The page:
“I grew up in the Vietnam and Watergate era. I was always fascinated by journalism and news and truthful storytelling. I came from a blue-collar family, but we valued those qualities. We would watch PBS together as a family and discuss what we had seen. My father would get such a kick out of the questions I would ask. We would have conversations comparing how we got our information and I learned how to watch objectively.”

This dedication to the truth and captivating story telling has created untold influence on the community and the nation. Akins has worked as an investigative reporter for television stations in Seattle, Tampa, Baltimore and San Francisco. She has used her experience to train the next generation of reporters, teaching journalism courses at Emerson College in Boston and here locally at Southern Oregon University. Her work has been seen on CNN, NBC, Huffington Post, and other national syndicates.

After accumulating a resume like that, some would consider a small station like Southern Oregon PBS to be beneath them. Luckily for our community, this is not the case for Akins.

“PBS is important for the community because it has a steady and calm hand. PBS NewsHour, at this point, I believe is the most trusted news source on TV or online. It engages the best parts of ourselves that are lost in a haze of fear and panic and divisive policies. It is there steadfastly bringing us to our better selves.”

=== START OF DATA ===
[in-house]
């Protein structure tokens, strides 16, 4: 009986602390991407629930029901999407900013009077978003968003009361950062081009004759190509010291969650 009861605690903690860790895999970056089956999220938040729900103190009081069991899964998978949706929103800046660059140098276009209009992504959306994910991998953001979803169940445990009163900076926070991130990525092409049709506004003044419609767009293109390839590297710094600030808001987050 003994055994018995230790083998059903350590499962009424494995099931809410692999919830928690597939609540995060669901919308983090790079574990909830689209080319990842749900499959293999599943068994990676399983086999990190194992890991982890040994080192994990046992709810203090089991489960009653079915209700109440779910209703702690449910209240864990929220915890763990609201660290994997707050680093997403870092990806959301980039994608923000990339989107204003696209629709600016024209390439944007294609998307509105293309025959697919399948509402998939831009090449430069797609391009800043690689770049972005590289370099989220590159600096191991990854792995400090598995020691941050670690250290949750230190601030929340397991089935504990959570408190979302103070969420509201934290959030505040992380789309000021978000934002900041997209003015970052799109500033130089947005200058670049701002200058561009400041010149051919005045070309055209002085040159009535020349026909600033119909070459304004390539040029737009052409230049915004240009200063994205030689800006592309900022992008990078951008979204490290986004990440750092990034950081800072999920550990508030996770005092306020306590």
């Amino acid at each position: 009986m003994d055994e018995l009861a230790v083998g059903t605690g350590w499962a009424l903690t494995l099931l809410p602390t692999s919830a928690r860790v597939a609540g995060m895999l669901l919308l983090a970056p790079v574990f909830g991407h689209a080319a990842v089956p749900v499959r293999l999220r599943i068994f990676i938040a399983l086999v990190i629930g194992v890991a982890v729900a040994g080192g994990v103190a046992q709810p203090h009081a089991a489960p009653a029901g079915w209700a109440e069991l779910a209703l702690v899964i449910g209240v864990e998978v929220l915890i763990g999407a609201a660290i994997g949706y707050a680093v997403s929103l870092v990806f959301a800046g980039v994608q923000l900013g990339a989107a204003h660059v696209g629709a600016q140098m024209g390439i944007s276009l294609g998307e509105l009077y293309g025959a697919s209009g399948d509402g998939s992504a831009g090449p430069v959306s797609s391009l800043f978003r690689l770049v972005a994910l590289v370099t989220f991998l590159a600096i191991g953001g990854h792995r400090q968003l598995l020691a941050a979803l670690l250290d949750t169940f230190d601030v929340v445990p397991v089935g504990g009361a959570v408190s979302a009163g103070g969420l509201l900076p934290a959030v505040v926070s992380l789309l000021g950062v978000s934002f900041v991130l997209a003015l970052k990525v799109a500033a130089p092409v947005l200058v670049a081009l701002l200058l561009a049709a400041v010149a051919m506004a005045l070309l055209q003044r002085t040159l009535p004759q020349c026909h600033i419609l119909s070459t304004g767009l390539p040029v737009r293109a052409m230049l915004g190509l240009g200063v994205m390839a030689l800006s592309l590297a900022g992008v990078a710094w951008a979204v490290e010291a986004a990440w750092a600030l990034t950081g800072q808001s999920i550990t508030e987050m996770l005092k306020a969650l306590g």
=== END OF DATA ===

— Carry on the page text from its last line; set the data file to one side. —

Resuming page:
“SO PBS does locally what PBS does nationally,” Akins continued. “It is a mirror of our local community so we can see what’s best about us. Without Southern Oregon PBS, we would have no idea about these great stories that are getting covered in “Southern Oregon Responds.” Since the show debuted, people have been stopping me and wanting to tell me how much they appreciate that SO PBS is here to reflect the good stories of our community. It is proof positive of the importance of having a local PBS affiliate.”

The staff at Southern Oregon PBS are thrilled to work with Akins. As Production Manager Jeff LeBeau said, “SO PBS is very fortunate to work with Julie. Her unique work benefits the community in many ways. Not only is she an outstanding reporter, always practicing the tenants of professional journalism, but Julie is a truly caring individual that is interested in getting to know everyone regardless of who they are or where they are in life. And, of course, the icing on the cake is she is a joy to work with.”

Akins’ considers her work at the station to be noteworthy, even considering one interview she did for the station amongst her best memories.

“I have been lucky to have a pretty fun life, and the Ken Burns interview was one of my favorite projects. It was so much fun going up to Portland with the SO PBS team for that interview. I was so nervous meeting him: I am a little documentary film maker and he is a major one. It was such a highlight. Doing it with my friends from PBS made it perfection.”

Host Julie Akins interviews Ken Burns and Lynn Novick about making their mini-series, The Vietnam War. In addition, special guest and Oregon’s only four-star General “Tony” McPeak.
Ken Burns and Lynn Novick being interviewed by Julie Akins about making their mini-series, The Vietnam War. Also featured is Oregon’s only four-star General “Tony” McPeak.